St. Catherine’s College, often referred to as Catz, is Oxford University’s youngest undergraduate college and one of its largest and most diverse communities. It treasures the traditional values of Oxford college life, but pursues a distinctly modern agenda.
St. Catherine’s is situated in an ideal location: very close to the city center, yet surrounded by meadows, parks and water. The Science Area and many University libraries and departments are nearby (including English, Law, Economics and Politics).
Catz offers a wide range of subjects, with a broadly even split between science and arts. The college is proud of its place at the forefront of innovation, research and contemporary culture. Its modern architecture (Grade I listed) and restful open spaces give the college a friendly and relaxed atmosphere.How did you decide between Oxford and Cambridge?
Cambridge doesn't do history and politics, and I didn't want to do straight history or their social science course because I'm not interested in sociology or psychology particularly. I was all set for Cambridge though, until i went there and realised i really hated it, it was so small and unimpressive and i just didn't like it, so started looking at Oxford instead. (Profile 809)
Oxford does PPE cambridge does an inferior sps with sociology which sounds very boring. Oxford is a bigger city and generally like it more. (Profile 152)
For Comp Sci at cambridge you need to do Natural sciences in the first year, or 80% maths (something along those lines) and i didn't want to do that. (Profile 699)
Both oxford and cambridge courses start out very general in the first two years which appealed to me as i wasn't sure which field of engineering i was most interested in and so thought was best to go somewhere where i could look at different aspects. Modern engineering problems tend to be very diverse and require an understanding of all types eg civil, electronic, mechanical etc, so thought a breadth of knowledge would be useful later. (Profile 751)
Why did you apply to St. Catherine’s College?
I wanted to go somewhere big and modern (so all the plumbing worked!), and St Catz is cool and outside the town, but nice and big. (Profile 809)
St Catz is less formal than the other colleges, it also seemed more international (Profile 1028)
Knew people from my school had been there - i don't mean this in an etonian type "oh we always get in there" way, more in the sense that someone else has done it before so its do-able. plus st. catz has the biggest bar of all the colleges and prob one of the best social scenes, very sporty too which i'm into. (Profile 751)
3 years accomodation, very close to computing labs, and reasonably close to centre of town. (Profile 699)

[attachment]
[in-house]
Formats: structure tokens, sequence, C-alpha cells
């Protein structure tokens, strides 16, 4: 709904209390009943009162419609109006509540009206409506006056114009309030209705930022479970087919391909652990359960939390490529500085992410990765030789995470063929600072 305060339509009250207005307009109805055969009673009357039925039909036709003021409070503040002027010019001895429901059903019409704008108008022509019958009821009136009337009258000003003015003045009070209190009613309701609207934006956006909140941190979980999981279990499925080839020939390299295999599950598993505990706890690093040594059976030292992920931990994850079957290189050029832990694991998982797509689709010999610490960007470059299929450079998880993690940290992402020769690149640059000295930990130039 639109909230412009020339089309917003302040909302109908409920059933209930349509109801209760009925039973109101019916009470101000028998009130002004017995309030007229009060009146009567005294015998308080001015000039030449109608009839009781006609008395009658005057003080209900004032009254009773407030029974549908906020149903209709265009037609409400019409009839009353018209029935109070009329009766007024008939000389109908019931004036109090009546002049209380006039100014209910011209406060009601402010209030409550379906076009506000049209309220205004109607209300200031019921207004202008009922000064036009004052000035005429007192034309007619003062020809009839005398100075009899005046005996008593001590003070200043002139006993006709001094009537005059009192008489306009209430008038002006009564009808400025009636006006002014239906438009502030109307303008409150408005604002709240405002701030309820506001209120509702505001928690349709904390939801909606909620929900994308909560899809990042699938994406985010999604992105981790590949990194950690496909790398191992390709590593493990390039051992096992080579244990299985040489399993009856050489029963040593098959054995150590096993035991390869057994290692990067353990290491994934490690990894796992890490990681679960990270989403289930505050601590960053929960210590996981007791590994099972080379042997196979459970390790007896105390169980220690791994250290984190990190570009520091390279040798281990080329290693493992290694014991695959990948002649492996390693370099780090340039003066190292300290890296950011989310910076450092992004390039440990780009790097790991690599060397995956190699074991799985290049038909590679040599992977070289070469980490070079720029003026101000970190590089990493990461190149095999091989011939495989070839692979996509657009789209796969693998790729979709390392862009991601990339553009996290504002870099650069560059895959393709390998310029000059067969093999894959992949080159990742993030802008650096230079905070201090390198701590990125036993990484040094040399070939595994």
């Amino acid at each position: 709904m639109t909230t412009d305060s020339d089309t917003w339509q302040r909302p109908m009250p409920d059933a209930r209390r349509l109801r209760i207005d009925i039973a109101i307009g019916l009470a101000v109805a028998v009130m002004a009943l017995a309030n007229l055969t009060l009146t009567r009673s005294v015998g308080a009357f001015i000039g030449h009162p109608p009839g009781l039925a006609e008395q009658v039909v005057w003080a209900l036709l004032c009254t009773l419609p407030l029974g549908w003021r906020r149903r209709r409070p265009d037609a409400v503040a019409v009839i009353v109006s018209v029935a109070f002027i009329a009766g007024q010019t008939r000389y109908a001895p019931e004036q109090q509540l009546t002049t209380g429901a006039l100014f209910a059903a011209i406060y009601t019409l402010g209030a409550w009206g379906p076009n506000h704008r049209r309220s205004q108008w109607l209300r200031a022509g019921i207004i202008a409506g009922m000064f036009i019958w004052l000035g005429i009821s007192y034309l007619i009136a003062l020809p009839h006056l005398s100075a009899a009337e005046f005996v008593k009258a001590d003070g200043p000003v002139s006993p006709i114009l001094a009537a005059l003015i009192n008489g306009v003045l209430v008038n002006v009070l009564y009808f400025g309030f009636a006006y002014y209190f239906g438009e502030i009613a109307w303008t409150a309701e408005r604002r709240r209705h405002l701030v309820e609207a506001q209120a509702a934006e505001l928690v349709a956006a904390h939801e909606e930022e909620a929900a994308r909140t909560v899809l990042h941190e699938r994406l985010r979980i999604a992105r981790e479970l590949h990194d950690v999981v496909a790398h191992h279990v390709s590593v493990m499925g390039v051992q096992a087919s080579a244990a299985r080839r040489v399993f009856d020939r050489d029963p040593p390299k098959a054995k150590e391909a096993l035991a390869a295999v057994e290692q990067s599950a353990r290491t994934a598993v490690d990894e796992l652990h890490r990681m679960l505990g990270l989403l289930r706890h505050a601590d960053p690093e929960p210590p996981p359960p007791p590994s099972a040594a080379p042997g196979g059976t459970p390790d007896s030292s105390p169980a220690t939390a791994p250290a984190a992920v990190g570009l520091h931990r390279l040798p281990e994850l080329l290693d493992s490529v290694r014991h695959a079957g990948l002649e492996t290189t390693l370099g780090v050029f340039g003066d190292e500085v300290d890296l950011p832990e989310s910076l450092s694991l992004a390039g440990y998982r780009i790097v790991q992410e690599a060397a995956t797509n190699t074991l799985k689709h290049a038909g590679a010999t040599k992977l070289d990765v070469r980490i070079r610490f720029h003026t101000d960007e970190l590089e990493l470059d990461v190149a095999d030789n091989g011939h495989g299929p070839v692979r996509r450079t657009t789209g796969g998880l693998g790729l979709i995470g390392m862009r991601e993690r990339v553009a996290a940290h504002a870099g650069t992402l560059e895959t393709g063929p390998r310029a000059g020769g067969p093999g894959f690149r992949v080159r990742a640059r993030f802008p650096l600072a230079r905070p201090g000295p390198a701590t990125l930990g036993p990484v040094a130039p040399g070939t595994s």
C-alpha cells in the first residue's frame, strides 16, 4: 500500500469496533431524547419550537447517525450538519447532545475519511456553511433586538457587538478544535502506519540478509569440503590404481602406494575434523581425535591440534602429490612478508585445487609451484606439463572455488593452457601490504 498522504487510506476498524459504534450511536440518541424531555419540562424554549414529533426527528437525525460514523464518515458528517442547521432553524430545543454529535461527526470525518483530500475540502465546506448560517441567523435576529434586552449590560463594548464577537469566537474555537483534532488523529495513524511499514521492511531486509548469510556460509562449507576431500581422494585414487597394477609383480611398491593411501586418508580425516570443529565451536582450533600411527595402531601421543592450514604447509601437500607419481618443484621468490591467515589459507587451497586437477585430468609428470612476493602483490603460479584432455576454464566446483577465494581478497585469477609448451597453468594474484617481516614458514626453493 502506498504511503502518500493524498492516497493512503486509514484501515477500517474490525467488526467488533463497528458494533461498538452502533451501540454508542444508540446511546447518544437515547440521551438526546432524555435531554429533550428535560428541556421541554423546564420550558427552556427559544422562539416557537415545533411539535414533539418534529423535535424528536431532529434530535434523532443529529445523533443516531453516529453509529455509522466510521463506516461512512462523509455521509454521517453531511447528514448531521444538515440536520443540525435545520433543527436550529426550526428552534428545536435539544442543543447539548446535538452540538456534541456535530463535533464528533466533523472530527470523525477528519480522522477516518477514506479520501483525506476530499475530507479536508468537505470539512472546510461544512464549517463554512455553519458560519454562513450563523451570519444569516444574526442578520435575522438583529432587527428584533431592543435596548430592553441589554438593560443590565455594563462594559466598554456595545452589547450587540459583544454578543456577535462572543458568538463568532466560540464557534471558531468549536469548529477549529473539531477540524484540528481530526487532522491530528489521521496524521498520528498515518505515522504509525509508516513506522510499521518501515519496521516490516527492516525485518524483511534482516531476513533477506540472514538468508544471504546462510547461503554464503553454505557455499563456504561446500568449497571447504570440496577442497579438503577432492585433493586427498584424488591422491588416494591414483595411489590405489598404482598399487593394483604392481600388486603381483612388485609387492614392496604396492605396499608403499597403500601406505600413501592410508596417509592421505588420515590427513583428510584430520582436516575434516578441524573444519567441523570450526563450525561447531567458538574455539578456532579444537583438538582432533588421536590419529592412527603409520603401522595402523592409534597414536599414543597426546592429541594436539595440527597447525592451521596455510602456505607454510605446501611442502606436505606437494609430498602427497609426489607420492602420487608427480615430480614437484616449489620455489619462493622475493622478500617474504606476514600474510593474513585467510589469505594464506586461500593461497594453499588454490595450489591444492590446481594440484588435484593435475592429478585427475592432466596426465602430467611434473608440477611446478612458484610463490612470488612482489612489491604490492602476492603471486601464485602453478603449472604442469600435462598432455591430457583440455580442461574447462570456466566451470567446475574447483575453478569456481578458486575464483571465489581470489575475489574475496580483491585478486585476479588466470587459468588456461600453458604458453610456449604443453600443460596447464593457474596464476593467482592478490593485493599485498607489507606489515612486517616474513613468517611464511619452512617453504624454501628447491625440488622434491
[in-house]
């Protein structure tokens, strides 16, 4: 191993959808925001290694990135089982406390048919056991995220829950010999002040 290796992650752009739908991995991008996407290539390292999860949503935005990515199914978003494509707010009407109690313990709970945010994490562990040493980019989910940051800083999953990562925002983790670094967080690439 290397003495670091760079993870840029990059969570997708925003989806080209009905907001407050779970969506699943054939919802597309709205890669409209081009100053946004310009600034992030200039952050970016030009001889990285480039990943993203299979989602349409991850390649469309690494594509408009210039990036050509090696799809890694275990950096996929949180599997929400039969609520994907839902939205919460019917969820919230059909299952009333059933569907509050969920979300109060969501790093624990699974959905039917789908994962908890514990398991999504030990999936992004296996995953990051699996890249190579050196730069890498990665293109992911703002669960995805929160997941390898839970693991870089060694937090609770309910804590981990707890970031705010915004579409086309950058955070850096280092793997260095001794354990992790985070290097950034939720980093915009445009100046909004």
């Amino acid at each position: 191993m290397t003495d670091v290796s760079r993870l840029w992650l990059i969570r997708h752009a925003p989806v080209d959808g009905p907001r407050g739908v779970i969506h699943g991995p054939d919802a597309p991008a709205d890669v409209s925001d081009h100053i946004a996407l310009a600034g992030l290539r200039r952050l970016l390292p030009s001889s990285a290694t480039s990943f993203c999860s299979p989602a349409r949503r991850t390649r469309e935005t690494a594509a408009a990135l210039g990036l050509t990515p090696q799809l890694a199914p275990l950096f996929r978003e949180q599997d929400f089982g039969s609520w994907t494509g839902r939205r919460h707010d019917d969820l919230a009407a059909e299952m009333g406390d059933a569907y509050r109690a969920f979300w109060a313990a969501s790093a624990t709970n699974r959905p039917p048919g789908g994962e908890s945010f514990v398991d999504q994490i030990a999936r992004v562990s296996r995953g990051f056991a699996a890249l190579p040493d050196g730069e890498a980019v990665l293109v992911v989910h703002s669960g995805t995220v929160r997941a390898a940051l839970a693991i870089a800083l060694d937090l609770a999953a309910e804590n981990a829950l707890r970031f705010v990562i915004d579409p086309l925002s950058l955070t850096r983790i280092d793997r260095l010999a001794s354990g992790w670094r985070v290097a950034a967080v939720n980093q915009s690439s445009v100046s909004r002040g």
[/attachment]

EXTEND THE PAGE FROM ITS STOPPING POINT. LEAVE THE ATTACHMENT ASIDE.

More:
Modern, forward-looking and very laid-back (Profile 366)
Had spoken to a tutor there and heard that they were lacking german applicants (Profile 286)
What was your general impression of St. Catherine’s College and any other colleges you visited?
Interviews were the first time I had been to Oxford, and when I first arrived I thought, 'Why the hell did I apply to St Catz?'. But once you've been there for an hour, you realise it is an absolutely wonderful place with a great atmosphere. The architecture you thought was horrible starts to look amazing, so I'd recommend it to anyone. I visited certain other colleges when I was there, and they were no where near as friendly as St Catz. (Profile 497)
It was lovely, though i did go to an old college and it was magical St Catz was nice because it was so well set out and organised. (Profile 809)
St Catz - nice, modern, I liked the JCR; St Johns - pretty, but somewhat shabby inside - same for merton (Profile 699)
Very relaxed and laid back (not like most of them i think). All the staff and students, applying and already there, were very friendly. Not as impressive looking as some of the other colleges but the atmosphere is the best i've seen. There were a lot of state school applicants there. (Profile 446)
Really nice place. Some call it a concrete block. I like it anyway it the people who make the place not the buildings. (Profile 152)
I loved St Catz - it has very modern architecture that I couldn't get enough of.
University College (my second college) was also really nice. Very old and big buildings. (Profile 1028)
Describe the day-to-day aspects of living in the college. If you stayed in college, how was the accommodation? How about the food?
- Accommodation: My room was really nice, it was quite big and had windows all down one side with very exciting blinds in them. There was a sink in there too. The staircase was nice, there was a kitchen shared by about 10. The common room had a massive TV and a games room with poole and stuff in which was cool.
- Food: Yes, it was very nice, well i say nice, it was standard food considering they were catering for so many people, but obviously some of it was a bit gross. In general though they gave you loads and it was nice. (Profile 809)
- Accommodation: All modern buildings, 1st year accomodation is a bit basic, 2nd year is pretty swish with ensuite showers/toilets and your own fridge
- Food: There is hall, which is a 3 course meal for about 3 quid, which is bloody excellent (where i live in ripoff south london, £3 wouldn't buy half a damn sandwich, so i was well impressed), then there is scaf which is canteen style food where you choose, generally less healthy but decent (Profile 751)